The IP address enables us to connect all our devices in a network. You cannot send or receive messages from another device if you don’t know its IP. Every computer or other device connected to a network and using the Internet Protocol is given a unique number identifying where it is located in that network – what is its IP address. All addresses are managed and assigned by the Internet Assigned Numbers Authority (IANA), which delegates its rights to the five Regional Internet Registries that are globally coordinated and responsible for the registrations of IP addresses over the world. The RIRs allocate the addresses to local ISPs and other organizations.
Types of IP Addresses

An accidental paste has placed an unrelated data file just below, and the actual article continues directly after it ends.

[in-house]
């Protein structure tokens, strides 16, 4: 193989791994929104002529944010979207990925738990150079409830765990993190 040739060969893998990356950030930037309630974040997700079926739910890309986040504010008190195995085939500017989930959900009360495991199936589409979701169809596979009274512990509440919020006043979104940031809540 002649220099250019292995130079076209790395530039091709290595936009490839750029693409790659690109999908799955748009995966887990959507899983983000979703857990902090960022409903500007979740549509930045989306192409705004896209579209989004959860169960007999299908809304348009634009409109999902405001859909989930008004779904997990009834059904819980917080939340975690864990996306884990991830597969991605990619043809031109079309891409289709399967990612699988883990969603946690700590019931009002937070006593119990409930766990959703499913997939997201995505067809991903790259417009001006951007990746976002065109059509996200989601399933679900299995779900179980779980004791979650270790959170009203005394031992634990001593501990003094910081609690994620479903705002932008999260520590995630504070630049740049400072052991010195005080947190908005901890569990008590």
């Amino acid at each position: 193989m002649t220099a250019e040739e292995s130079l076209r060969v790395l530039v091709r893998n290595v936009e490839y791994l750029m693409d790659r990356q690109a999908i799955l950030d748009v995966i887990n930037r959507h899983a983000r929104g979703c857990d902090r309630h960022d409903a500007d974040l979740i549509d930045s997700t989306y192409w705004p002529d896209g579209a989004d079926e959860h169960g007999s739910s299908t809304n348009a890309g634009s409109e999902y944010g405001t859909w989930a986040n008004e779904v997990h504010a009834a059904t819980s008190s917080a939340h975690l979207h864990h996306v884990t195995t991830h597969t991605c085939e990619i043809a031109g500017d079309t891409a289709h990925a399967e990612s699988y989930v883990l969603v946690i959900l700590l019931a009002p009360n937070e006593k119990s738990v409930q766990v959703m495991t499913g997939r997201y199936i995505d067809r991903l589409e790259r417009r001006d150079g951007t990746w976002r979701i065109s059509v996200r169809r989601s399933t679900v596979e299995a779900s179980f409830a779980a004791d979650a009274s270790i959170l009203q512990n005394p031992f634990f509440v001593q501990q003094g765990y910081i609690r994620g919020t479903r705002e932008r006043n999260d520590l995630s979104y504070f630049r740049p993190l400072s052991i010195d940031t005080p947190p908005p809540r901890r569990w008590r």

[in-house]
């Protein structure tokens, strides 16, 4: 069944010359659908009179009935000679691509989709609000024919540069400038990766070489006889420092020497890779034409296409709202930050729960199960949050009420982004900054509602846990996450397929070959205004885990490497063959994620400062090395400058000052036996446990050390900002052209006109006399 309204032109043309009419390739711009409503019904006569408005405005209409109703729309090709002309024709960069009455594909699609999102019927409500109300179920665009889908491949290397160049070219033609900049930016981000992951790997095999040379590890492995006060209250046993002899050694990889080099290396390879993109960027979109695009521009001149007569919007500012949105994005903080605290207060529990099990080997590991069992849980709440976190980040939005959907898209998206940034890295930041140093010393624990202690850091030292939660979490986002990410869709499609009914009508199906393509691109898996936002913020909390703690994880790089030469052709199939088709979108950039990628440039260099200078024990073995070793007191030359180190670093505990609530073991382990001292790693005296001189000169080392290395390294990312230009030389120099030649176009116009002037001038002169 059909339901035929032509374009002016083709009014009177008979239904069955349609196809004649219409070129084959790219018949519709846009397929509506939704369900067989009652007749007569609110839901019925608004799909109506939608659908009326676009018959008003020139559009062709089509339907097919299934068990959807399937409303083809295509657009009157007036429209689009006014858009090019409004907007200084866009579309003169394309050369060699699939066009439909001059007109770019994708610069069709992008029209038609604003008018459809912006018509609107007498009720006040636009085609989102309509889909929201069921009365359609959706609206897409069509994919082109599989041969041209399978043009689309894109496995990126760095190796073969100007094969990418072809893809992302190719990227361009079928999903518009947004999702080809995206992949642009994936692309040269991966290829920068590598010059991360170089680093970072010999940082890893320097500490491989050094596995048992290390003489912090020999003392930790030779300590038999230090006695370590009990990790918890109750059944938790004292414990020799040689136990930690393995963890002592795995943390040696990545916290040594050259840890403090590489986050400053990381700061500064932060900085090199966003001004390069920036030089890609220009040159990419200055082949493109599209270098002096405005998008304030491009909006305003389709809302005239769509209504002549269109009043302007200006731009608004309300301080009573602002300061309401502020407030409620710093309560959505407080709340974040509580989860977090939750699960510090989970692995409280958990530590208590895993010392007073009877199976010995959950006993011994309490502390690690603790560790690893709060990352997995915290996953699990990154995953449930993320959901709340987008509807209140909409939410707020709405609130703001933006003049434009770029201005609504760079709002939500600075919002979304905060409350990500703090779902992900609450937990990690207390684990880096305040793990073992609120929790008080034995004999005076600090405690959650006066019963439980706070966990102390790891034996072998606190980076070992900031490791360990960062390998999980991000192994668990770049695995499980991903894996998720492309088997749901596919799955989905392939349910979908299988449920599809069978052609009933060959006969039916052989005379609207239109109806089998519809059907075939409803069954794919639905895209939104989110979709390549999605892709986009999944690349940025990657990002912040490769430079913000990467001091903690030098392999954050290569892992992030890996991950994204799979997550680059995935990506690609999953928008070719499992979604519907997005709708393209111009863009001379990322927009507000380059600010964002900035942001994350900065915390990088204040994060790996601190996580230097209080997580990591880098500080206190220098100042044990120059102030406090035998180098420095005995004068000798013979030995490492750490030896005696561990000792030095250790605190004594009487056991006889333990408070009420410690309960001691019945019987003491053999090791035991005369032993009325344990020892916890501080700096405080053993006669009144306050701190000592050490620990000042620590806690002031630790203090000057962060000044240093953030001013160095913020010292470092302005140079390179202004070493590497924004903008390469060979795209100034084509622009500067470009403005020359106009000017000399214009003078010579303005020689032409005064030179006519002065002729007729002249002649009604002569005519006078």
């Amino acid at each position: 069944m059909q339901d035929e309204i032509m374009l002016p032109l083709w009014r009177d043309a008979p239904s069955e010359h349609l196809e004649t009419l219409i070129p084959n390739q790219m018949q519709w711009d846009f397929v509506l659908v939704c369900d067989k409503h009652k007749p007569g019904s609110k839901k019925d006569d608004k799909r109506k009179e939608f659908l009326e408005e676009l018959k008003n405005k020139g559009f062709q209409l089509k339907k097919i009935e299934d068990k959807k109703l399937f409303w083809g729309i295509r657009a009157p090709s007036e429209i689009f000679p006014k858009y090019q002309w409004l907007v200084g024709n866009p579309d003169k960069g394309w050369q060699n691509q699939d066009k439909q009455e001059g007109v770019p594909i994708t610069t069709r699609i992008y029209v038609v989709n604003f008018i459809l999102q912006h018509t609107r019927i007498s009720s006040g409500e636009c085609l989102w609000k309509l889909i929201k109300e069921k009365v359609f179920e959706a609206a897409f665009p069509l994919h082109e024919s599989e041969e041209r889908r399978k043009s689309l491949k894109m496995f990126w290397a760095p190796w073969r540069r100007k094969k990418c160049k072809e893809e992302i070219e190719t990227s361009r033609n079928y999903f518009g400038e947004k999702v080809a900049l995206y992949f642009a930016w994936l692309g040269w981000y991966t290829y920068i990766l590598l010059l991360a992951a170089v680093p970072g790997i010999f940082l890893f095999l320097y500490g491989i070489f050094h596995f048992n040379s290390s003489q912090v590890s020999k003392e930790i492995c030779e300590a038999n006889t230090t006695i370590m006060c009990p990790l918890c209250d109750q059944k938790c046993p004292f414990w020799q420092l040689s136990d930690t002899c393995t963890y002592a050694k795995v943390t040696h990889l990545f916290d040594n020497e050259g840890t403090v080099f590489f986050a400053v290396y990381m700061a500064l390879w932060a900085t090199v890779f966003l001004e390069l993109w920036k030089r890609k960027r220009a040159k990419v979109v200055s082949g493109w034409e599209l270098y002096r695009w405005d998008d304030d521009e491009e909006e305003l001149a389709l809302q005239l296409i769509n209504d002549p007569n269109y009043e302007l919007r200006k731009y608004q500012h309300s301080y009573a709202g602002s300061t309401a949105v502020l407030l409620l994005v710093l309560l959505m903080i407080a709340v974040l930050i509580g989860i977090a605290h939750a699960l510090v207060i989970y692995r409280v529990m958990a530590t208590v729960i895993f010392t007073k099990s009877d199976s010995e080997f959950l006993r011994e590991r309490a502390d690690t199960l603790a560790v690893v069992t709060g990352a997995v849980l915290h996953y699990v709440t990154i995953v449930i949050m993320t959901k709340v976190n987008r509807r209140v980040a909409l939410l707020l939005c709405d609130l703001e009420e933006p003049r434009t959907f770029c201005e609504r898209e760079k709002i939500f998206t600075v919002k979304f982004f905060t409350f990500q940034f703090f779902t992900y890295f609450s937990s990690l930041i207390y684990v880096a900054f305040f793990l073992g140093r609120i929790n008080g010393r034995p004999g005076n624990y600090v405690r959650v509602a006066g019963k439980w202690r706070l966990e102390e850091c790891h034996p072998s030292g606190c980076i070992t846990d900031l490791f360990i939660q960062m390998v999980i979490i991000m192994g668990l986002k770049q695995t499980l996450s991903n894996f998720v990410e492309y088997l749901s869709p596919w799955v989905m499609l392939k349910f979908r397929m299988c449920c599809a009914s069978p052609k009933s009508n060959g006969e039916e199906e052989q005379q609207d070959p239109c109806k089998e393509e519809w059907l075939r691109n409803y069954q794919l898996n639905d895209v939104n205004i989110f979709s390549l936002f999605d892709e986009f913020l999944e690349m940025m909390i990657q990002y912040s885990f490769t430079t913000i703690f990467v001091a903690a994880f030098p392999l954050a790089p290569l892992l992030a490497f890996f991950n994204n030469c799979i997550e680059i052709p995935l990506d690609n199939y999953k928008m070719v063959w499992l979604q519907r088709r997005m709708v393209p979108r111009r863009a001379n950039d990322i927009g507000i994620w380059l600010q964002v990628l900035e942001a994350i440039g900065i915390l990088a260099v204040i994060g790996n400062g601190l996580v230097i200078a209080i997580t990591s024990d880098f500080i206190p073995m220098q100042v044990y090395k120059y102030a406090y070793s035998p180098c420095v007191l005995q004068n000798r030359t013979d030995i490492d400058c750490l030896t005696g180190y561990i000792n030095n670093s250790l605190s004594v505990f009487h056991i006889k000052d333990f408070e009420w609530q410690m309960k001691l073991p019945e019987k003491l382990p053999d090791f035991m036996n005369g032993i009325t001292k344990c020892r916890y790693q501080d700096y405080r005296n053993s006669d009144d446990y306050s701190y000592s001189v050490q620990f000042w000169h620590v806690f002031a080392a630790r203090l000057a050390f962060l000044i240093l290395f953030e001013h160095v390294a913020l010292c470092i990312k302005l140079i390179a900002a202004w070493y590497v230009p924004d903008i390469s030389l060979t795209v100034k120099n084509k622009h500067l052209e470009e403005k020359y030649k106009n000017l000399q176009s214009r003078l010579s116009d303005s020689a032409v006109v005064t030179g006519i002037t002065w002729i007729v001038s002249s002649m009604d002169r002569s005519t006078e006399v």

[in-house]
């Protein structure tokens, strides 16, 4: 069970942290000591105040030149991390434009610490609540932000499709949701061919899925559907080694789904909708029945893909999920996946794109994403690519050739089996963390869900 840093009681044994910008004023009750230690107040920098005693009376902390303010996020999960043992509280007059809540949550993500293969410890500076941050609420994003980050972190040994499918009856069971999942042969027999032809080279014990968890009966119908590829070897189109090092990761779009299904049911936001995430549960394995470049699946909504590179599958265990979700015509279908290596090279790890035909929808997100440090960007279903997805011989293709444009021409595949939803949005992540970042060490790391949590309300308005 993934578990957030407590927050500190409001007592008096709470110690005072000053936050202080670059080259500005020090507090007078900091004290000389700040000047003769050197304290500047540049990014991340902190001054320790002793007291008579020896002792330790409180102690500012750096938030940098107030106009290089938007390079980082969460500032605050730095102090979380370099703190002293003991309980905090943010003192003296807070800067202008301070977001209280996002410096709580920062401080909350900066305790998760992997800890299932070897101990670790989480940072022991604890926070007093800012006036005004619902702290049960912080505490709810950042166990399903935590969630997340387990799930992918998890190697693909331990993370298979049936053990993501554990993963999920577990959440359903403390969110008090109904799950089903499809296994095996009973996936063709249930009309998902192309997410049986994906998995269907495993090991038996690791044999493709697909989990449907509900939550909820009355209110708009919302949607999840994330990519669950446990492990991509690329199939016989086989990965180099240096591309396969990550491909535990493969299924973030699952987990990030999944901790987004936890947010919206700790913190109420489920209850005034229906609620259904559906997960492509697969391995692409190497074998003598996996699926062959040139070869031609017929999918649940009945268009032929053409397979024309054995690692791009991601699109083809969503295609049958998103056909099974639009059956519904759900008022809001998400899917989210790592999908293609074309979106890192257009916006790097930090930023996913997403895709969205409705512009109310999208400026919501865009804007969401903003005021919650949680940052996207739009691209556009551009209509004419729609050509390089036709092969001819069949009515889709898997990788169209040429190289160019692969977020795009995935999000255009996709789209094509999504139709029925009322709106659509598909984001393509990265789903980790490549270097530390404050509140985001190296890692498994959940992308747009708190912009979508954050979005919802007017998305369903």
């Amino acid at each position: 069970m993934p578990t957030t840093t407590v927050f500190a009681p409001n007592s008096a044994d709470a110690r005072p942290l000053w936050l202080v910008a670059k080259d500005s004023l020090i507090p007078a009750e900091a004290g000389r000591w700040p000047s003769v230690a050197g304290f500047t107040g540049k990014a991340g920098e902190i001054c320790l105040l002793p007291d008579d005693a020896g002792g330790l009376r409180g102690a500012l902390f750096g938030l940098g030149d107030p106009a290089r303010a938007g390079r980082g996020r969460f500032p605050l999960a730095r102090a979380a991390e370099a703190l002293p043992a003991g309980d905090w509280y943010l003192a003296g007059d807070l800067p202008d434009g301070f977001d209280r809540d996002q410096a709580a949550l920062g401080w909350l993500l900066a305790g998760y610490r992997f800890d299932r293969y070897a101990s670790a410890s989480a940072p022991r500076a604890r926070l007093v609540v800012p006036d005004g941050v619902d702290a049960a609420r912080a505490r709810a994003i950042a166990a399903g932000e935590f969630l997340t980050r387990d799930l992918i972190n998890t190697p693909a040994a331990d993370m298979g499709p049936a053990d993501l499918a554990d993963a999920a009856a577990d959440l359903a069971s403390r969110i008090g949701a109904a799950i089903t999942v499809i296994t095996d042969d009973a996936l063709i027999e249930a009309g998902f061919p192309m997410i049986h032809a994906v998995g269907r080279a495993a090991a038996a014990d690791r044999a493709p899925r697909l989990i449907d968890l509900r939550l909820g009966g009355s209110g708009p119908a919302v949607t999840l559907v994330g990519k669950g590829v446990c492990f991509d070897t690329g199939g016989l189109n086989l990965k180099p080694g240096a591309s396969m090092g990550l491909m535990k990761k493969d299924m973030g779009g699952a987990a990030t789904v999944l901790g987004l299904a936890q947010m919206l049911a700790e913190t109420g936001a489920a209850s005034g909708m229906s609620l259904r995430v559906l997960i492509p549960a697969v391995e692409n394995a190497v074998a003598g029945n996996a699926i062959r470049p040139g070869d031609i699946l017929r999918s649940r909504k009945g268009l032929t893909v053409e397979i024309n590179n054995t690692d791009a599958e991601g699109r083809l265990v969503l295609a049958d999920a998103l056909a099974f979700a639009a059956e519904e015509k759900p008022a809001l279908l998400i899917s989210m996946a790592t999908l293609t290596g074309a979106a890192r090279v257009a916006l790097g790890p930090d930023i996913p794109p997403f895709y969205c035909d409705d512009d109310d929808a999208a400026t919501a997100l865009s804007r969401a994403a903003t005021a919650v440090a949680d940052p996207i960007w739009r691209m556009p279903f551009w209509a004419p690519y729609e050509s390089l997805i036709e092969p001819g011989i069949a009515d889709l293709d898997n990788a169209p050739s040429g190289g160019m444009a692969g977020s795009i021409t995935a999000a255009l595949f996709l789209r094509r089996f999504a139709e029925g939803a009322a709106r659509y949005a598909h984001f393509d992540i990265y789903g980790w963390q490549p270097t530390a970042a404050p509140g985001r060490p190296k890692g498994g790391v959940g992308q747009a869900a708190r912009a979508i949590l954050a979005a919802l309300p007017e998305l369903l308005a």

There are two basic types of IP addresses: static and dynamic addresses. The static IP address is usually permanent unless it is configured by an administrator. Computers and other devices are usually assigned a temporary dynamic IP address generated by a DHCP server when they are connected to the Internet. When it’s online your personal computer usually gets its IP address from your Internet Service Provider. The IP address is written in binary digits, but it is usually represented in the easier to read decimal (for IPv4) or hexadecimal (for IPv6) system. IPv4 and IPv6 are the latest two versions of the Internet Protocol and present standards. All devices support the widely used IPv4 and some already support both.